Old Town from the wall
Dubrovnik, Croatia has spectacular views of the Adriatic Sea, especially from the wall surrounding Old Town Dubrovnik. This city is trying to build up tourism to stabilize their economy/ During the Serbo-Croation War (1991-1995), Dubrovnik was bombed though they held no military force.in an effort to destroy morale of the country.
There is still evidence of the war as you walk along the wall; destroyed homes were transformed into gardens, and much of the Old Town is being rebuilt. Daniel and my experience was with the Old Town alone not the main city. I couldn't resist the photo opportunities that descriptions of the wall depicted. Despite the war, Old Town Dubrovnik is still a beautiful city.
The rest of Dubrovnik can be seen past the wall.
The wall around Old Town was built in Medieval times and is about 1.25 miles around. Due to the fact that some areas of the wall are thin tourists can only walk around the wall one way. If you go, you'll be thankful for that. In keeping with my Athens post, I wanted to share some things for you to know when visiting Dubrovnik (Old Town):
1. The stairs you climb to get up to the wall are as old as the wall itself and people are ascending and descending. It doesn't seem important, until you realize the steps are not very wide, uneven and slippery due to traffic. My parents did not see the wall like we did, and I was thankful; my mom doesn't have the best stability, and she is afraid of heights. Which brings me to...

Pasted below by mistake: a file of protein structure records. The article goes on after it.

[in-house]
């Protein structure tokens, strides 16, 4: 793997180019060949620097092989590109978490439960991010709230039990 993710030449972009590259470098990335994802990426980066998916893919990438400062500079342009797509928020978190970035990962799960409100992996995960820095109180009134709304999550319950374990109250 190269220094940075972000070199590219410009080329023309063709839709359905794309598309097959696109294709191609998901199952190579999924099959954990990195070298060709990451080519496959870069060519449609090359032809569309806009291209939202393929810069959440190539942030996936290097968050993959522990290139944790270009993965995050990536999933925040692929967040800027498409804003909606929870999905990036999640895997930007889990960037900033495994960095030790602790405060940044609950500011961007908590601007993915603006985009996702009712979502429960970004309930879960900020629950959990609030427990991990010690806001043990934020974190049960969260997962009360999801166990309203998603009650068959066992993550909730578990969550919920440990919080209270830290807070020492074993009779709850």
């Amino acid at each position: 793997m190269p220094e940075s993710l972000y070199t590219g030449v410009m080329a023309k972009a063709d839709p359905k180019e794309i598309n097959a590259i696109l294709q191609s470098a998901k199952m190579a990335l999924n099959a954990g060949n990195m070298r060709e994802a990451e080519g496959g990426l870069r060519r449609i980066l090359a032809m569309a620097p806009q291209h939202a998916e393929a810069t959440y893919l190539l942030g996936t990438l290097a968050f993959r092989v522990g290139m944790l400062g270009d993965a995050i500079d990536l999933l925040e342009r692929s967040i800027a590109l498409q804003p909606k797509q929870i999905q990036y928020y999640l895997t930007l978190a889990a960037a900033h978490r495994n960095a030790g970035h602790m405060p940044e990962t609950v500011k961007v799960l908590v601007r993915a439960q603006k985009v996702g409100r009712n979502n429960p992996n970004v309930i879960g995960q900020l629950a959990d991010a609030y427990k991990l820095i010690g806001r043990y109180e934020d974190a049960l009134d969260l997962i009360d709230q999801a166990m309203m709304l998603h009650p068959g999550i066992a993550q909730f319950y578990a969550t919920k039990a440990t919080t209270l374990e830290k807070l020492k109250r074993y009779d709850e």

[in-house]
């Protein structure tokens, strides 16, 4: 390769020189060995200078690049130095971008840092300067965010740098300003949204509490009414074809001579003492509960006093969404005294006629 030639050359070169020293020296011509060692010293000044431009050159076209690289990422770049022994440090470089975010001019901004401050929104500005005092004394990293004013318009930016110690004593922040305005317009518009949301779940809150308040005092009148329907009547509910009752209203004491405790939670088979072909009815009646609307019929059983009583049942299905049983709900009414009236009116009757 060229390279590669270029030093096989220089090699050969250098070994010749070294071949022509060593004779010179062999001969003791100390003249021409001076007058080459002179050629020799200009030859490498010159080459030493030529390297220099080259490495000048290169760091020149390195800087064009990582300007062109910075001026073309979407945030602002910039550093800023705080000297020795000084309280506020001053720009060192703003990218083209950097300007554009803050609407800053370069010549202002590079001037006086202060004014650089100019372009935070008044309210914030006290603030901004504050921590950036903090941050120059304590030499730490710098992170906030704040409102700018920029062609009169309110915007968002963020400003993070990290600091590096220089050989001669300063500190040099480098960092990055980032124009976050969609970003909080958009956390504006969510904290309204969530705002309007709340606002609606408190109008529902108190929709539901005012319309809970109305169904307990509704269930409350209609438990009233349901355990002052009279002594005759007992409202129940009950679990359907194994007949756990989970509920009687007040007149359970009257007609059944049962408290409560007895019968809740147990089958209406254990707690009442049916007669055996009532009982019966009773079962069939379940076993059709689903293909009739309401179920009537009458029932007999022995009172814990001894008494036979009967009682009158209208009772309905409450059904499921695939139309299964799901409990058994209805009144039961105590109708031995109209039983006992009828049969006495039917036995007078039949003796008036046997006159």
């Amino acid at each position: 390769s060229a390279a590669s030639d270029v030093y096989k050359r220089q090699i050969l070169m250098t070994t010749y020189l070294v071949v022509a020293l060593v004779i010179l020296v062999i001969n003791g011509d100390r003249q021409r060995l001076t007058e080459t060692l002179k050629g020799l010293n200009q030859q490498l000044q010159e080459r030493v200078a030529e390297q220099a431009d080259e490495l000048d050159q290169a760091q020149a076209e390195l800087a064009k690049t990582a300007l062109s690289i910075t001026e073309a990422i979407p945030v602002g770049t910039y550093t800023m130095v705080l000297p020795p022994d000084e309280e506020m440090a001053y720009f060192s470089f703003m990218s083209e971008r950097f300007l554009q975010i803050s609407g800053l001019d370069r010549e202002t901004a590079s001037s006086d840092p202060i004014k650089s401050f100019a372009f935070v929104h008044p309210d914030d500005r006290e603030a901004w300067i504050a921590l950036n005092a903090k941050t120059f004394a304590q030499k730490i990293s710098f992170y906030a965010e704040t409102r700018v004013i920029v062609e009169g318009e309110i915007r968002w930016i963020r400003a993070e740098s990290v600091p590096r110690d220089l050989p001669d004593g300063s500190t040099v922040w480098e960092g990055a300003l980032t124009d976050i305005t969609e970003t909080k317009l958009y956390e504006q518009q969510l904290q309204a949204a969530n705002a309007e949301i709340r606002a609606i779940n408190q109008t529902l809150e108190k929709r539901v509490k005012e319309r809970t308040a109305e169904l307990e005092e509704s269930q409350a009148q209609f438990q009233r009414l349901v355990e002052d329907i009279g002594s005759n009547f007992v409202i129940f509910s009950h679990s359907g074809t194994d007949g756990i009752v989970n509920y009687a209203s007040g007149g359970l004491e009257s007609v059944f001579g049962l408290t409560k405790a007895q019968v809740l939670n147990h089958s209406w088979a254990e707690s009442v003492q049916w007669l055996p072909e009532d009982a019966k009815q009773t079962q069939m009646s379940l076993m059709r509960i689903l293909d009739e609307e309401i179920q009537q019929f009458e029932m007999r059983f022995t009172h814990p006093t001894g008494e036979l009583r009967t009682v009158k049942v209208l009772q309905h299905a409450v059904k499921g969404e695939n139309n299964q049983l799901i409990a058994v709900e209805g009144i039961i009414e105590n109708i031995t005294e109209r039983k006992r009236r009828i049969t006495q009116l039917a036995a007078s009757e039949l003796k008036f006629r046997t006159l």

2. The wall is high, and as I said before, some parts of the wall fit 1.5 people across. There is some security in the walls that border the walk way all the way along the wall, so for someone like me, who is not afraid of heights, I felt fine. Daniel on the other hand, had to walk across these parts fast, until he felt more secure. I would often lag behind and take photos while he went to an area that made him feel safer.
3. Take photos. It's beautiful. How often do you get to walk along a Medieval wall with spectacular views?
4. I mentioned that we spent our time in Old Town only. My parents took and excursion, through our cruise line, which was much different than our experience. They LOVED it, a highlight of the whole trip. They took a bus through the scenic country and saw just how beautiful it is. They spent some time with families who make their living off of oyster farming and the production of olive oil. It was really neat for them to see the less touristy part of the country. The Croatian families were very hospitable, showing them just how their day looked, and giving them lunch, and allowing them to try everything. My mom bought me a bottle of the Olive Oil they made. I can't bring myself to open it, until I have a delicious bread worthy of dipping.
5. If you like coke (or diet coke), buy some there. In Venice and Athens (and even the cruise ship) we were paying from $3-$6 for a can of soda. In Croatia you could get a bottle for about $2. I know that seems silly, but when you're drinking tap water in these countries, the little things seem so great. Later we wished we would have bought an extra bottle for the ship.
6. Buy something from the locals. Daniel and I didn't know what sort of struggles the city has gone through until the next day when we spoke to our cruise director (who is awesome) and he told us all about being in the first cruise ship to return to the city after the war. The locals appreciation for their stop was heart wrenching.
I don't know what it is like to stay in the city overnight, but it would be worth researching, especially with views like the one below.